Why are some furnaces fitted with an infrared camera?
You may have heard that certain ceramic furnaces are now available with an integrated infrared (IR) camera. If you would like to find out more about the benefits of infrared technology, read on!
Entirely new possibilities
Infrared imaging technology is now being used in dental ceramic furnaces. The dental community is excited about this development because it opens up entirely new possibilities.
Background I: What does an infrared camera do?
An IR camera detects infrared radiation, evaluates it and then generates a thermal image. This procedure is called thermography. The produced thermal images are based on temperature measurements which are not visible to the human eye.
Since we are unable to see infrared rays, we have to rely on a simple trick to make them visible. The camera allows us to display false colour images on its display. These pictures enable us to recognize the temperature information. Blue usually represents cold areas and red shows the hot areas.
All objects and living things with a temperature above absolute zero (= -273.15 °C) emit rays in the infrared spectrum. Even objects which we perceive to be very cold release infrared energy.
Background II: Where is infrared technology used?
Infrared imaging is used in civil engineering, for example, to check the thermal insulation of roofs and to analyze brickwork and windows. Cracks in walls and leaks in plumbing can also be identified with thermal imaging.
In addition, fire fighters use IR cameras to detect smouldering pockets in fires and to search for people in buildings in situations where visibility is poor.
In recent years, the automobile industry has also started to recognize the benefits of infrared technology. IR cameras are built into cars to detect the heat given off by people and animals in or on the side of the road at dusk or at night. As a result, potential dangers can be recognized early and accidents prevented.
Thermal imaging is also used in the aviation industry, in medical technology and in quality assurance.
Why equip ceramic furnaces with an infrared camera?
Infrared imaging also offers many advantages for dental ceramic furnaces. The temperature of the restoration is measured by the furnace software using a non-contact method. It determines the optimum predrying and closing parameters for each firing cycle. The temperature is measured directly on the surface of the restoration. The position of the furnace head and the heating energy is controlled fully automatically. As a result, furnace users have the following benefits:
- higher precision due to object-related temperature control;
- improved quality of the firing results of large restorations;
- the firing time of small restorations is reduced by 20 per cent.
Therefore, infrared technology offers dental technicians enhanced reliability, quality and efficiency.
Where is the infrared camera located within the ceramic furnace?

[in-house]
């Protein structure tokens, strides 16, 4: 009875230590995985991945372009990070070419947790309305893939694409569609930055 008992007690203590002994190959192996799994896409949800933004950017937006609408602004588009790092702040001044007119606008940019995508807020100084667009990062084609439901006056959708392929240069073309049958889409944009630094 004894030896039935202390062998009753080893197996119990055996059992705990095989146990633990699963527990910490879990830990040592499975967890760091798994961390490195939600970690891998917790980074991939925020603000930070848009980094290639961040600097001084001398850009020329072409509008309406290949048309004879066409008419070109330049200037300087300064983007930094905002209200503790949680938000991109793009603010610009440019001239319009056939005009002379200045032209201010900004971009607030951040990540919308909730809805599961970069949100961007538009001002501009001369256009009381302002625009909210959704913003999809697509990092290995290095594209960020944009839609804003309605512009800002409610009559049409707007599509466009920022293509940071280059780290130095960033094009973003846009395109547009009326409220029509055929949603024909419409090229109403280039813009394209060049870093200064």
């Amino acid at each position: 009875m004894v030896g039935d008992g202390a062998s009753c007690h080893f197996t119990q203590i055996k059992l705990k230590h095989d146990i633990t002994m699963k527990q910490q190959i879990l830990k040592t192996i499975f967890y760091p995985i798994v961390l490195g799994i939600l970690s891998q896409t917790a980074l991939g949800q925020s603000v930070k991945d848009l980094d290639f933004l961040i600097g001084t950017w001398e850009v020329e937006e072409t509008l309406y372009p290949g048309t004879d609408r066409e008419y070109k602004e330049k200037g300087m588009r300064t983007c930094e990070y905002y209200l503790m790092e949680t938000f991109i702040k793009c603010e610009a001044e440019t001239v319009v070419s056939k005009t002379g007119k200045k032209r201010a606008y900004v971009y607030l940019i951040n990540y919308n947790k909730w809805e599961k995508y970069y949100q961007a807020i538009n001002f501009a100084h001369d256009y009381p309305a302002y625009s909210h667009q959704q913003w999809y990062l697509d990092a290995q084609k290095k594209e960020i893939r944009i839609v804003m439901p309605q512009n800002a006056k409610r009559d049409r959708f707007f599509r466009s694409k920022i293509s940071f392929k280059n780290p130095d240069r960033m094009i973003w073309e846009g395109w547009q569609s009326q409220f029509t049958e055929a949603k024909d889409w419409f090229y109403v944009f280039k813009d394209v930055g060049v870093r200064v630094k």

In the Programat P510, for example, the IR camera is located at the back of the furnace near the furnace head opening mechanism behind the cover. In order for the lens to detect the restoration, the cover plate has to have a corresponding opening. In this position within the furnace, the camera is protected from the heat in the firing chamber and optimally positioned to detect the chamber contents during the predrying process.
Since the camera cannot be located within the firing chamber itself due to thermal engineering reasons, an object’s temperature can only be measured with the furnace head open or closed to within 30 millimetres. The critical processes for the ceramic material take place during the predrying stage with an open furnace head. The IR camera is used during this phase.
How many pixels does the camera have? How many points can it measure?
The thermal images taken by the IR camera of the Programat P510 consist of approximately 1000 pixels. There will be at least 2 measuring points on a thin single veneer. A large molar may have 12 or more measuring points. The surface of a measuring point depends on the distance. Near the firing tray on which the dental restorations are placed, the surface area of a measuring point is always smaller than 2.5 mm x 2.5 mm.
What are the advantages of using infrared imaging in a ceramic furnace compared with using conventional thermal elements?
In conventional dental furnaces a thermal element measures the temperature within the firing chamber. This thermal element is usually located in the upper part of the firing chamber and the restoration is usually positioned at a close distance. The software measures the temperature on the restoration while the furnace is closed and a correction factor is subsequently applied. However, when the restoration is predryed while the furnace head is open, draughts can distort the temperature reading on the restoration and the thermal element. This may cause temperature deviations. The preset time (closing time and predrying time) will not make allowance for these variations and the program will run by default. The occurrence of cracks and fractures in the ceramic is inevitable.
In contrast, infrared imaging allows the temperature on the restoration to be measured with a non-contact method. The Programat P510 does not rely on a correction factor to estimate the temperature on the restoration when the furnace is open. The IR camera always measures the precise temperature on the surface of the restoration even if there is a draught. This represents the greatest and most decisive advantage over furnaces that operate with conventional methods.
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Source: R. Grünenfelder/J. Jussel: Special Update 12/2013
Programat® is a registered trademark of Ivoclar Vivadent AG. The availability of certain products may vary from country to country.